I love ukuleles. Because lets be honest, I am not really at all proficient on the guitar. And ukes are much more portable than pianos. I love playing them, that they have 4 strings, you can bar chords, and that when you play even a wrong chord it still sounds, you know, not like a cat is dying.
I could spend hours talking about the brilliance of playing ukuleles. But today I'm going to talk about the (somewhat hipstery, sorry) theme of photos, and how ukuleles greatly enhance photos.
First, lets think about why we take photos. There are three main reasons:
1) To show the world where you've been (facebook profiles, sign photos, tourists, etc)
2) To be creative, and capture the beauty of the photography subject.
3) To hear the shutter sound of the super beautiful Nikon cameras that I dream about. (Yes, I understand this could be just me. But its seriously the MOST AMAZING SOUND IN THE WORLD.)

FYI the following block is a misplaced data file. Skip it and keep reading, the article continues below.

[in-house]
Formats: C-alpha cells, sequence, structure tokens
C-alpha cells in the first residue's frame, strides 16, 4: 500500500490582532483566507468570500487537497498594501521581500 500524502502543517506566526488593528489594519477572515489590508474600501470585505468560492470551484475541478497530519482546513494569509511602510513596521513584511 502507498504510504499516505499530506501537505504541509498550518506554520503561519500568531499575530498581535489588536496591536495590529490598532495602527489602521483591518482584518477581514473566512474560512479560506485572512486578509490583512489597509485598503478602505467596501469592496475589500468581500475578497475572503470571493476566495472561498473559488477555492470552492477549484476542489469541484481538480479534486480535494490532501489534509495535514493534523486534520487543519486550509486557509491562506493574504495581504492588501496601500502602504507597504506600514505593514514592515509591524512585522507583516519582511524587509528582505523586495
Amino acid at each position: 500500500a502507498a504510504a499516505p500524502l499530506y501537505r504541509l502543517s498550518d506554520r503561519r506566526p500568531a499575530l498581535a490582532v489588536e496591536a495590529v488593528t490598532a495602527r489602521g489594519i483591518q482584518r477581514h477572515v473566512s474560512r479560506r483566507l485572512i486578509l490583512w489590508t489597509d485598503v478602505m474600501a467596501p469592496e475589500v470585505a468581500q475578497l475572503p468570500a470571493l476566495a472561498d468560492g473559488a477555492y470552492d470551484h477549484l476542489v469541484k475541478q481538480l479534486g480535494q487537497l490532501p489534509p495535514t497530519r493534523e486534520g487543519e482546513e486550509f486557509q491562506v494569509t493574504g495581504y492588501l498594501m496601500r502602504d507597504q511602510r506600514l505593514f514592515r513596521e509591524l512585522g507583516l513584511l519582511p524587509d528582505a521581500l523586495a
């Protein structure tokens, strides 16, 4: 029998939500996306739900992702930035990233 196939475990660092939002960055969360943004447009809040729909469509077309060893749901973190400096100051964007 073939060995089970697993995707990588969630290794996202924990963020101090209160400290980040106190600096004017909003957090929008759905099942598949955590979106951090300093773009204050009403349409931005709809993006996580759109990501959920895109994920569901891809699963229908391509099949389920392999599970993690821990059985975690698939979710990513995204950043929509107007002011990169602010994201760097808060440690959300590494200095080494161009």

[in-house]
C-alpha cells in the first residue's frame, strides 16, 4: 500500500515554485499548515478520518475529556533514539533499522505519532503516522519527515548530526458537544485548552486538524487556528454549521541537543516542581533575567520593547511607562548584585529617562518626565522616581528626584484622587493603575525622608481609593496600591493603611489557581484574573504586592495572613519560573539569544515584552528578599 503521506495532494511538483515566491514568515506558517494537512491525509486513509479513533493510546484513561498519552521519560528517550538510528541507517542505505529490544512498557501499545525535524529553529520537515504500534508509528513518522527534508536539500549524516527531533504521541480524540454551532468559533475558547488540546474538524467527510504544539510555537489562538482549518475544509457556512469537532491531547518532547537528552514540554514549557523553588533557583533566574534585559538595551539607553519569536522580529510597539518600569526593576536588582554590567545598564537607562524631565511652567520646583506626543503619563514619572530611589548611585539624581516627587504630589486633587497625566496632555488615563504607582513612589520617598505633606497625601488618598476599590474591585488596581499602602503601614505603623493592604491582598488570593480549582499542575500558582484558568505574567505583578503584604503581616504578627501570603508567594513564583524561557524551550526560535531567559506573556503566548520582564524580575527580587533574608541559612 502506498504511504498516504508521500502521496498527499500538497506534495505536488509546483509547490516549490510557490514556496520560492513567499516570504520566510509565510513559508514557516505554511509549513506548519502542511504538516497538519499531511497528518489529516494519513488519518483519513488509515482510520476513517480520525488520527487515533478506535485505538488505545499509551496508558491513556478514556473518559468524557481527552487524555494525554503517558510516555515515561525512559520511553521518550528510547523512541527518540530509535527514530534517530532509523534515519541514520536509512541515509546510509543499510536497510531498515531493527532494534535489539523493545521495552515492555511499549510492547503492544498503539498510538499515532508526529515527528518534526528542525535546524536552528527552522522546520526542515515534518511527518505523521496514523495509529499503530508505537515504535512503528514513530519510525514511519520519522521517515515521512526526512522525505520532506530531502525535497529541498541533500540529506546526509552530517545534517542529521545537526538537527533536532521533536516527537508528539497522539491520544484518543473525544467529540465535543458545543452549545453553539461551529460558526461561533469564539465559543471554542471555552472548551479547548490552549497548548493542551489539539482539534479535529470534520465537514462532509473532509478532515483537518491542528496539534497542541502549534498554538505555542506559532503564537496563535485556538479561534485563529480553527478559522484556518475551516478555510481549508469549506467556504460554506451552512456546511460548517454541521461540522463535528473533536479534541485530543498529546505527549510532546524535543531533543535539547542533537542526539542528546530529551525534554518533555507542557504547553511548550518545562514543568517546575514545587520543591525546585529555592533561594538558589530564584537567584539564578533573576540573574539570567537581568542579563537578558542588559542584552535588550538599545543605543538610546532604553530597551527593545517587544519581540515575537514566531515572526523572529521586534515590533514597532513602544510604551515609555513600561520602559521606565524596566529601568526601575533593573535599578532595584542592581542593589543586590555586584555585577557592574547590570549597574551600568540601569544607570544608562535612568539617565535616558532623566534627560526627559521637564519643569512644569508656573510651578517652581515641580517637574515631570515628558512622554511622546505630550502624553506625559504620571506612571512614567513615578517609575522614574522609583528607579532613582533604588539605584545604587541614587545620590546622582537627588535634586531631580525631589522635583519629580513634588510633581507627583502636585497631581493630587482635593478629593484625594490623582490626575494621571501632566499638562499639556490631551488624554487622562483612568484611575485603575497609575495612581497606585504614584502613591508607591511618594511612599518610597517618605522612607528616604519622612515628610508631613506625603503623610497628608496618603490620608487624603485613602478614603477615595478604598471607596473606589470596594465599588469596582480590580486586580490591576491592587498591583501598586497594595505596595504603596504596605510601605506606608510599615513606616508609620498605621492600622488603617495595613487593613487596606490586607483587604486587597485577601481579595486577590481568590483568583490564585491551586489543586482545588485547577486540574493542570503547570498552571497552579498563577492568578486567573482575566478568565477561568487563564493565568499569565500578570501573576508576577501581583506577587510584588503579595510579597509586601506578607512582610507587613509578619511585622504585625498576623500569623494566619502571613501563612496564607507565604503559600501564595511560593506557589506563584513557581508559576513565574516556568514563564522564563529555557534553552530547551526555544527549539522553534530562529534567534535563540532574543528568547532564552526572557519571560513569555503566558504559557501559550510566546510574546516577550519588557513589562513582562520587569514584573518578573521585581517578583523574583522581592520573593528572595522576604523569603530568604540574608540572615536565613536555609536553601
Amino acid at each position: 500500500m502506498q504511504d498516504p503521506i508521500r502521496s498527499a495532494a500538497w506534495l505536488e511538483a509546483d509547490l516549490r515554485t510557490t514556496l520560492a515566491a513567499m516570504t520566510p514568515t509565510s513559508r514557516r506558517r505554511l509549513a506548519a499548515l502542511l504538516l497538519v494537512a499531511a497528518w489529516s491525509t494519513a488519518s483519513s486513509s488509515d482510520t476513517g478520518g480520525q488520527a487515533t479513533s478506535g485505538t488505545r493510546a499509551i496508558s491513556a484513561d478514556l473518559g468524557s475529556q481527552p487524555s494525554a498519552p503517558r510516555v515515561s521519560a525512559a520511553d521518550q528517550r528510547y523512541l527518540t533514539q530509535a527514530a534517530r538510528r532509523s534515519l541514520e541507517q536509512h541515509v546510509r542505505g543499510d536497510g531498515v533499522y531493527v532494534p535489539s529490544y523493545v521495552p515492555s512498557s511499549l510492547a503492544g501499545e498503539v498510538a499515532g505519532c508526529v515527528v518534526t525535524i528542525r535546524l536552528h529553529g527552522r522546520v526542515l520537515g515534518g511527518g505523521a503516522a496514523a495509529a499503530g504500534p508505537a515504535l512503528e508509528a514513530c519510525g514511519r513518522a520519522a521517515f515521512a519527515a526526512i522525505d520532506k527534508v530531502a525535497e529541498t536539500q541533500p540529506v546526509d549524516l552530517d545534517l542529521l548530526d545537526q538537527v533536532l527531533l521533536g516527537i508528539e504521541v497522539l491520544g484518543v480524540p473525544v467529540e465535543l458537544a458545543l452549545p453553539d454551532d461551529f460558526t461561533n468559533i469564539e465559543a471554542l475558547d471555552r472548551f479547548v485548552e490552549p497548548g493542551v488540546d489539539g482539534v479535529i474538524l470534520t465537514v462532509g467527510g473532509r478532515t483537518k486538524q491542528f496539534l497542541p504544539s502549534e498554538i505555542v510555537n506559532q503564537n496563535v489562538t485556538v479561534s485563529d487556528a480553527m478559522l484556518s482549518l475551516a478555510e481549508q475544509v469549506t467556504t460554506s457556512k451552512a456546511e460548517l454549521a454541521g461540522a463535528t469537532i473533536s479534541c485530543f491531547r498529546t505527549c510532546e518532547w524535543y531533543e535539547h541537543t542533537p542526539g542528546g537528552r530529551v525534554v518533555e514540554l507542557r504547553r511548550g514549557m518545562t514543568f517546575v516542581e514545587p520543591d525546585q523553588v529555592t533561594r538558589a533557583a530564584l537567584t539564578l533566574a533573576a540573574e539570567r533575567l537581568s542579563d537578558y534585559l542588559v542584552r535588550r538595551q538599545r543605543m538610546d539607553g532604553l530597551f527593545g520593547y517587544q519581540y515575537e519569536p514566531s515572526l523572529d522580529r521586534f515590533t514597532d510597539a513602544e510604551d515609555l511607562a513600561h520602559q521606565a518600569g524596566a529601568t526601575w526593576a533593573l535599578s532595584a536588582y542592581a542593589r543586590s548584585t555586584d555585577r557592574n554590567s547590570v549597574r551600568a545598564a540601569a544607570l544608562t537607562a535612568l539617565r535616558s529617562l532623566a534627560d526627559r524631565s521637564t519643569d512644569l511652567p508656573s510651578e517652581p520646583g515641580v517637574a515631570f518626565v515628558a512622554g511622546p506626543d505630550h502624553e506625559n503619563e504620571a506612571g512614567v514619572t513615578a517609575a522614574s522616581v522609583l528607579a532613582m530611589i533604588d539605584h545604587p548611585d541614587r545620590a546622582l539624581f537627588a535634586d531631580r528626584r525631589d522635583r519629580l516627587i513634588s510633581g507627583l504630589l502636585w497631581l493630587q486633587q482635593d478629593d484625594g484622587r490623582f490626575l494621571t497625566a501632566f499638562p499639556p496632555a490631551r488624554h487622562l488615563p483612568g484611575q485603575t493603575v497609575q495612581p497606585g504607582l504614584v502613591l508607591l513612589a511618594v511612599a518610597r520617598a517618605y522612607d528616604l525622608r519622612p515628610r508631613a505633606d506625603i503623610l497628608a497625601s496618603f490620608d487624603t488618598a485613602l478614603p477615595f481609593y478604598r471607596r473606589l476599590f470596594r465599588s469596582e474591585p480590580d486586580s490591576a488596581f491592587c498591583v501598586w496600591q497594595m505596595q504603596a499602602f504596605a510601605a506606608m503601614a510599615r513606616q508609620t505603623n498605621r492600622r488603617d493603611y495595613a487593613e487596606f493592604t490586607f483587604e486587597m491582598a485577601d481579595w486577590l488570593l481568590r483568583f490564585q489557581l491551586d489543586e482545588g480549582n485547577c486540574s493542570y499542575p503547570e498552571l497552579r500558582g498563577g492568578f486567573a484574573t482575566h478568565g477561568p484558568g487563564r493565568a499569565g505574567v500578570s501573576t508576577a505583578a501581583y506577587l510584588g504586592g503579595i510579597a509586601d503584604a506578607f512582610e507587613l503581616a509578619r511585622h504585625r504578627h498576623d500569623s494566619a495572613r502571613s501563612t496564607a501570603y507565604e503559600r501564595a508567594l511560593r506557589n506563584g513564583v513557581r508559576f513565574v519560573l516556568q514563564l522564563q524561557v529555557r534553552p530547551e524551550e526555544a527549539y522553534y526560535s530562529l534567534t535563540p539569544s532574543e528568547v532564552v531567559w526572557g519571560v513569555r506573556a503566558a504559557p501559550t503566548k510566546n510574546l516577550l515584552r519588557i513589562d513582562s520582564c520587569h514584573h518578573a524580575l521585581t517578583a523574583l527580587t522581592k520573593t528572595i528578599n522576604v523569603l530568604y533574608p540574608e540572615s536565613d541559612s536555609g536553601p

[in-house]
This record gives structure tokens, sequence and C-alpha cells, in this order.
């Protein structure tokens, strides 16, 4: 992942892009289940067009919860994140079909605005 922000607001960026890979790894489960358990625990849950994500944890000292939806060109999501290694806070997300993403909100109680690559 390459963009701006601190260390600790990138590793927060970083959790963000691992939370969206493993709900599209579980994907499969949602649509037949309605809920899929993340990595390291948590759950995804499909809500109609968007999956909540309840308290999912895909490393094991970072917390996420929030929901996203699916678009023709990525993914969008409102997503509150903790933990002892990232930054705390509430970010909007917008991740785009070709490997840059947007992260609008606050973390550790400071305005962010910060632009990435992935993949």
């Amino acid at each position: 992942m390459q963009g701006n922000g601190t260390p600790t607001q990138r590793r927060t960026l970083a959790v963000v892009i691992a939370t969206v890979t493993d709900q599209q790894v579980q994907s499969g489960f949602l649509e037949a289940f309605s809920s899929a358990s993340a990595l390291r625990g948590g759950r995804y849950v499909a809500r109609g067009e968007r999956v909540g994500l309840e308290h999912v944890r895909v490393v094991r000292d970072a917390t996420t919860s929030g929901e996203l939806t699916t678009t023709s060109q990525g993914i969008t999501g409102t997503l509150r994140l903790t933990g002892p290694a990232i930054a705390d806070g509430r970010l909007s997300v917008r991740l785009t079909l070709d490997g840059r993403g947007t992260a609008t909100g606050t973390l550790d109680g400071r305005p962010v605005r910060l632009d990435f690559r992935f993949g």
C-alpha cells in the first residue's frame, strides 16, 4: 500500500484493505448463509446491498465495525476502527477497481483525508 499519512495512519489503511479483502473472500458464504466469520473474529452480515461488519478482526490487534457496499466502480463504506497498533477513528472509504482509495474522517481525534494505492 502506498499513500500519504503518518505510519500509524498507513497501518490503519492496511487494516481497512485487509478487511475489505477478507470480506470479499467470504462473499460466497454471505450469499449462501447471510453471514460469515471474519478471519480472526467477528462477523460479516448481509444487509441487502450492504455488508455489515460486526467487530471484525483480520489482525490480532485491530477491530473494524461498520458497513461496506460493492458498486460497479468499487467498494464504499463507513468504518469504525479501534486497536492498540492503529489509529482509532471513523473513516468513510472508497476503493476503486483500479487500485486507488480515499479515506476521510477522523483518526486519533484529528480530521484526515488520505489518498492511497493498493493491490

Usually, these three goals are supposed to be simultaneously met. Because I don't know anyone who wants to hide the location of the beautiful photo they took, or to be really ugly and uncreative in a photo showing where they went on summer vacation. And shutter sounds are inevitable.
This is where ukes come in. Take pensive photos: looking into the distance, communicating your deep thoughts to the great unknown. But in reality (unless you are Angelina Jolie or Brett Dennen) you just look something like this (Exhibit A):
|Awkward pensive photo|
Add a uke, though, and the whole pensive idea is achieved so much more. Exhibit B:
|much less awkward!|
|The arms are saying "We want ukes! We want ukes!"|
Ukes jazz up any old photo. For instance, the overtaken photo of "Tourist, next to large pumpkin at county fair" receives a whole new light in the warm glow of the uke (Exhibit D):
|Tourists, awed by the combined glory of ukuleles and large gourds|
Thank you to Ley, Katherine, and Zayn for their photography. And whoever took that photo of me and Elika in my English class...